Minor Consent for Passport DS-3053
In an effort to protect minors, the U.S. government has instituted rules that require both parents/guardians of minors to provide minor consent for passport before a passport can be issued in their child’s name. Parents/guardians usually provide consent at the time of application by signing form DS-11. However, in some cases when both parents cannot be present at the time of application form DS-3043 is required in order to obtain a passport for a minor.
When Is Form DS-3053 required?
You are required to submit form DS-3053 if:
You cannot accompany your child at the time of application, and you need to provide written consent, so your child can obtain a passport
You are applying for a passport on your child’s behalf, and you cannot get minor consent for passport from the child’s other parent/guardian.
Submitting Form DS-3053
Note: Complete the form in black ink
If you are required to submit form DS-3053 with your child’s passport application, follow the steps listed below:
Complete item 4a (Statement of Consent) if you are providing consent for the issuance of your child’s passport because you cannot be present at the time of application
Complete item 5 (Statement of Special Circumstances) if you need to get a passport for your child and cannot obtain written consent for the passport from your child’s other parent/guardian. You must explain how you have tried to contact the non-applying parent/guardian to get minor consent for passport and why he/she cannot be reached.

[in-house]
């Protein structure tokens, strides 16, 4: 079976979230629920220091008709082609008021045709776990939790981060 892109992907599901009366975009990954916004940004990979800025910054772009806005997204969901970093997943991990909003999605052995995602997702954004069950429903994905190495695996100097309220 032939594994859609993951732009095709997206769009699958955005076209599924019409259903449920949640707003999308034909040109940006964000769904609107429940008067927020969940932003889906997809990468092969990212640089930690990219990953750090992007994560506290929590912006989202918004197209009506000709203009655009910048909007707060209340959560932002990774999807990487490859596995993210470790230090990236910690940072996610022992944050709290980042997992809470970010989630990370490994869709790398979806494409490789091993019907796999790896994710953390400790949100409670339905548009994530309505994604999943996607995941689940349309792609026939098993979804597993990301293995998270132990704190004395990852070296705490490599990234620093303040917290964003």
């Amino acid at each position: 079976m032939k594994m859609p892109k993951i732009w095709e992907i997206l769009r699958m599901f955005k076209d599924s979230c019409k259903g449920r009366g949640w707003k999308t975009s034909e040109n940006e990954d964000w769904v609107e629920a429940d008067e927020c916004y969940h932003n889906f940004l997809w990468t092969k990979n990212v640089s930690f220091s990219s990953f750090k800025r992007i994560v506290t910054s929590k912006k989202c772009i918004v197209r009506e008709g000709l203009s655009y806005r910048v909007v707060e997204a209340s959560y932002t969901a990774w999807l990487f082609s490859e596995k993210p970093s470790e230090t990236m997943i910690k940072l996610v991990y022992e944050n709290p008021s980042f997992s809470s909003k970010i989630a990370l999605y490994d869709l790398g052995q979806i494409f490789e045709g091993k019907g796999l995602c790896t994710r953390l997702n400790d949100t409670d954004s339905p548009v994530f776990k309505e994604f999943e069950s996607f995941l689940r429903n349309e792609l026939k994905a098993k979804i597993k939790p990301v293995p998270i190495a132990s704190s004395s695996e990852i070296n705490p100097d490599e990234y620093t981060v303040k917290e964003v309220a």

If you are submitting a statement of consent, you must have form DS-3053 notarized and submit a copy of the front and back of your ID with the form.
Submit form DS-3053 with form DS-11 in person at a passport acceptance facility or passport agency. If you are including a statement of consent with your child’s application you must apply for your child’s passport within three months of having the statement notarized.
How Quickly Will My Child’s Passport Be Issued?
U.S. passport applications for minors can be submitted at a passport acceptance facility or passport agency. If you submit your child’s passport application at an acceptance facility, you will be asked to choose either routine or expedited processing through the U.S. government when you provide minor consent for passport. If you choose routine service, you will receive your child’s passport within four to six weeks. If you choose expedited service, your child’s passport will be processed within two to three weeks. However, these timelines are only estimates. It is possible that it will take longer to receive your child’s passport during peak application times throughout the year. If you apply for your child’s passport at a passport agency, it will usually be issued the same day you apply.
What if I Need My Child’s Passport Faster?
If you need to obtain your child’s passport quickly and can’t get to a passport agency to apply, you can authorize a professional passport expediting service like “easy service” to apply on your child’s behalf. Since you must provide minor consent for passport in person by signing form DS-11 and submitting form DS-3053 (if applicable), you must appear before a passport acceptance agent before you can send your application to the expediter. The acceptance agent will witness you sign form DS-11 and put your application materials in a sealed envelope, which the agent will return to you.
You must send the envelope with your application to the expediting service. The expediter will contact you to review your child’s passport application with you to make sure it is complete and there are no errors. Then a representative from the expediting service will hand deliver your child’s application to the U.S. passport agency to be processed. When your child’s passport has been issued a representative from the expediter’s office will pick it up from the passport agency and overnight it to you in time for your trip.
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